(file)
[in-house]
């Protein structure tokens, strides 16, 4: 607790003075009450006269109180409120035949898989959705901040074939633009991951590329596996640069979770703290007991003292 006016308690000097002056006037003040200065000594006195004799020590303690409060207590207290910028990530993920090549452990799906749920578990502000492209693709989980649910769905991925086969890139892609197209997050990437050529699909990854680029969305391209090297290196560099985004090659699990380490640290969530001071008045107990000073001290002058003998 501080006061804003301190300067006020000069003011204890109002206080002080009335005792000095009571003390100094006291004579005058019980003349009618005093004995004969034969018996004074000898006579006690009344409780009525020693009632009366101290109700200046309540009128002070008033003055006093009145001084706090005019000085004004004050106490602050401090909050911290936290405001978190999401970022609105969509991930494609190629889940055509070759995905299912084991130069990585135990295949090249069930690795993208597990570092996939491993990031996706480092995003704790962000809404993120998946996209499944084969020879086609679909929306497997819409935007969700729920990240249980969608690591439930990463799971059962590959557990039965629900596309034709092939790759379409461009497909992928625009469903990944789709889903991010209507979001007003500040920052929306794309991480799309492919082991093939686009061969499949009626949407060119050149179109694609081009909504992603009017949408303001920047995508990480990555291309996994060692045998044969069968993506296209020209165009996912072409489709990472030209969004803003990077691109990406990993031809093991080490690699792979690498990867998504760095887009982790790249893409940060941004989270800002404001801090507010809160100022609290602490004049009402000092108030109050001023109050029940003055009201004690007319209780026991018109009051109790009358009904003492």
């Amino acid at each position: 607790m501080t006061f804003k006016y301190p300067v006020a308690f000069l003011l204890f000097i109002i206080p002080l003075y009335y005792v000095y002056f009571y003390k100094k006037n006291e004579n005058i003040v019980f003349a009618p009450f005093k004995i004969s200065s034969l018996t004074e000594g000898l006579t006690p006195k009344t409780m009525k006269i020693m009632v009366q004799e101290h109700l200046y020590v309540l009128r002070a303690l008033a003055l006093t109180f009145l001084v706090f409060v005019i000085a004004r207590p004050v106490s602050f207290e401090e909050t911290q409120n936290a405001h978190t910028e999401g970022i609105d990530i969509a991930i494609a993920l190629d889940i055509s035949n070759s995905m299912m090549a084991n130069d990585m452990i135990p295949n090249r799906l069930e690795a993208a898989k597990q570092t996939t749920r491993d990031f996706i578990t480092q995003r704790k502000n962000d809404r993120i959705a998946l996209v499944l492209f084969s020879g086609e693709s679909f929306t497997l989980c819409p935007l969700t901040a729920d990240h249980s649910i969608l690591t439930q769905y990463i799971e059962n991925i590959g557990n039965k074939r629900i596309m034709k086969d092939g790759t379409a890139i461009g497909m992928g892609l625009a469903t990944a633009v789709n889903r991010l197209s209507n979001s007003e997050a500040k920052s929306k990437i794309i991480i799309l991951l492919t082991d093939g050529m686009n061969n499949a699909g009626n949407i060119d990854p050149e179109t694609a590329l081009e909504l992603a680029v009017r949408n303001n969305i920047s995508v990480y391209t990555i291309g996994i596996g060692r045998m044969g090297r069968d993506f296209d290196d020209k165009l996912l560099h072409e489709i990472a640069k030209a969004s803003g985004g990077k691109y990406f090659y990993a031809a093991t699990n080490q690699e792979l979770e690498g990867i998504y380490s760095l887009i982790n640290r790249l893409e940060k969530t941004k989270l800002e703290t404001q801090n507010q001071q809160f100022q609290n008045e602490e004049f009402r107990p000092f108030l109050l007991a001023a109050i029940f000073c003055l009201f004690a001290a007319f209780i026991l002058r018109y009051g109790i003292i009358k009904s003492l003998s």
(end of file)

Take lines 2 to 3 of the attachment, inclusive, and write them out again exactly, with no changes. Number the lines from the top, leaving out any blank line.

């Protein structure tokens, strides 16, 4: 607790003075009450006269109180409120035949898989959705901040074939633009991951590329596996640069979770703290007991003292 006016308690000097002056006037003040200065000594006195004799020590303690409060207590207290910028990530993920090549452990799906749920578990502000492209693709989980649910769905991925086969890139892609197209997050990437050529699909990854680029969305391209090297290196560099985004090659699990380490640290969530001071008045107990000073001290002058003998 501080006061804003301190300067006020000069003011204890109002206080002080009335005792000095009571003390100094006291004579005058019980003349009618005093004995004969034969018996004074000898006579006690009344409780009525020693009632009366101290109700200046309540009128002070008033003055006093009145001084706090005019000085004004004050106490602050401090909050911290936290405001978190999401970022609105969509991930494609190629889940055509070759995905299912084991130069990585135990295949090249069930690795993208597990570092996939491993990031996706480092995003704790962000809404993120998946996209499944084969020879086609679909929306497997819409935007969700729920990240249980969608690591439930990463799971059962590959557990039965629900596309034709092939790759379409461009497909992928625009469903990944789709889903991010209507979001007003500040920052929306794309991480799309492919082991093939686009061969499949009626949407060119050149179109694609081009909504992603009017949408303001920047995508990480990555291309996994060692045998044969069968993506296209020209165009996912072409489709990472030209969004803003990077691109990406990993031809093991080490690699792979690498990867998504760095887009982790790249893409940060941004989270800002404001801090507010809160100022609290602490004049009402000092108030109050001023109050029940003055009201004690007319209780026991018109009051109790009358009904003492």
């Amino acid at each position: 607790m501080t006061f804003k006016y301190p300067v006020a308690f000069l003011l204890f000097i109002i206080p002080l003075y009335y005792v000095y002056f009571y003390k100094k006037n006291e004579n005058i003040v019980f003349a009618p009450f005093k004995i004969s200065s034969l018996t004074e000594g000898l006579t006690p006195k009344t409780m009525k006269i020693m009632v009366q004799e101290h109700l200046y020590v309540l009128r002070a303690l008033a003055l006093t109180f009145l001084v706090f409060v005019i000085a004004r207590p004050v106490s602050f207290e401090e909050t911290q409120n936290a405001h978190t910028e999401g970022i609105d990530i969509a991930i494609a993920l190629d889940i055509s035949n070759s995905m299912m090549a084991n130069d990585m452990i135990p295949n090249r799906l069930e690795a993208a898989k597990q570092t996939t749920r491993d990031f996706i578990t480092q995003r704790k502000n962000d809404r993120i959705a998946l996209v499944l492209f084969s020879g086609e693709s679909f929306t497997l989980c819409p935007l969700t901040a729920d990240h249980s649910i969608l690591t439930q769905y990463i799971e059962n991925i590959g557990n039965k074939r629900i596309m034709k086969d092939g790759t379409a890139i461009g497909m992928g892609l625009a469903t990944a633009v789709n889903r991010l197209s209507n979001s007003e997050a500040k920052s929306k990437i794309i991480i799309l991951l492919t082991d093939g050529m686009n061969n499949a699909g009626n949407i060119d990854p050149e179109t694609a590329l081009e909504l992603a680029v009017r949408n303001n969305i920047s995508v990480y391209t990555i291309g996994i596996g060692r045998m044969g090297r069968d993506f296209d290196d020209k165009l996912l560099h072409e489709i990472a640069k030209a969004s803003g985004g990077k691109y990406f090659y990993a031809a093991t699990n080490q690699e792979l979770e690498g990867i998504y380490s760095l887009i982790n640290r790249l893409e940060k969530t941004k989270l800002e703290t404001q801090n507010q001071q809160f100022q609290n008045e602490e004049f009402r107990p000092f108030l109050l007991a001023a109050i029940f000073c003055l009201f004690a001290a007319f209780i026991l002058r018109y009051g109790i003292i009358k009904s003492l003998s």